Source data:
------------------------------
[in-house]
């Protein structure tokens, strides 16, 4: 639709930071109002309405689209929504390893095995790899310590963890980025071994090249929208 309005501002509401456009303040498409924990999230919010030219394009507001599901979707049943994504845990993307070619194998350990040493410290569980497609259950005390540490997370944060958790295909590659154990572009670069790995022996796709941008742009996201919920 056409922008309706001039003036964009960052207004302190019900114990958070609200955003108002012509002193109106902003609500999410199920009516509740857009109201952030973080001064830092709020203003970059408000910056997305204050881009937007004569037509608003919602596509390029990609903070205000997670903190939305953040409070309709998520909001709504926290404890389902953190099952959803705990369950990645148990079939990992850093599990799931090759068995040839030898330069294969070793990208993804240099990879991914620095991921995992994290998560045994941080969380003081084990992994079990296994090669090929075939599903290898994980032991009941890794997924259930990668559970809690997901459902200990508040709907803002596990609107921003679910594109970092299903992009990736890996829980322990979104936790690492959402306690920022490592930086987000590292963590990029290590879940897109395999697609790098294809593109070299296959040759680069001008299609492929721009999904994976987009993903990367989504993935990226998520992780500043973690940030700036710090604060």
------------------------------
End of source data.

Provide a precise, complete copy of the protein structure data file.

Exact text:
[in-house]
């Protein structure tokens, strides 16, 4: 639709930071109002309405689209929504390893095995790899310590963890980025071994090249929208 309005501002509401456009303040498409924990999230919010030219394009507001599901979707049943994504845990993307070619194998350990040493410290569980497609259950005390540490997370944060958790295909590659154990572009670069790995022996796709941008742009996201919920 056409922008309706001039003036964009960052207004302190019900114990958070609200955003108002012509002193109106902003609500999410199920009516509740857009109201952030973080001064830092709020203003970059408000910056997305204050881009937007004569037509608003919602596509390029990609903070205000997670903190939305953040409070309709998520909001709504926290404890389902953190099952959803705990369950990645148990079939990992850093599990799931090759068995040839030898330069294969070793990208993804240099990879991914620095991921995992994290998560045994941080969380003081084990992994079990296994090669090929075939599903290898994980032991009941890794997924259930990668559970809690997901459902200990508040709907803002596990609107921003679910594109970092299903992009990736890996829980322990979104936790690492959402306690920022490592930086987000590292963590990029290590879940897109395999697609790098294809593109070299296959040759680069001008299609492929721009999904994976987009993903990367989504993935990226998520992780500043973690940030700036710090604060």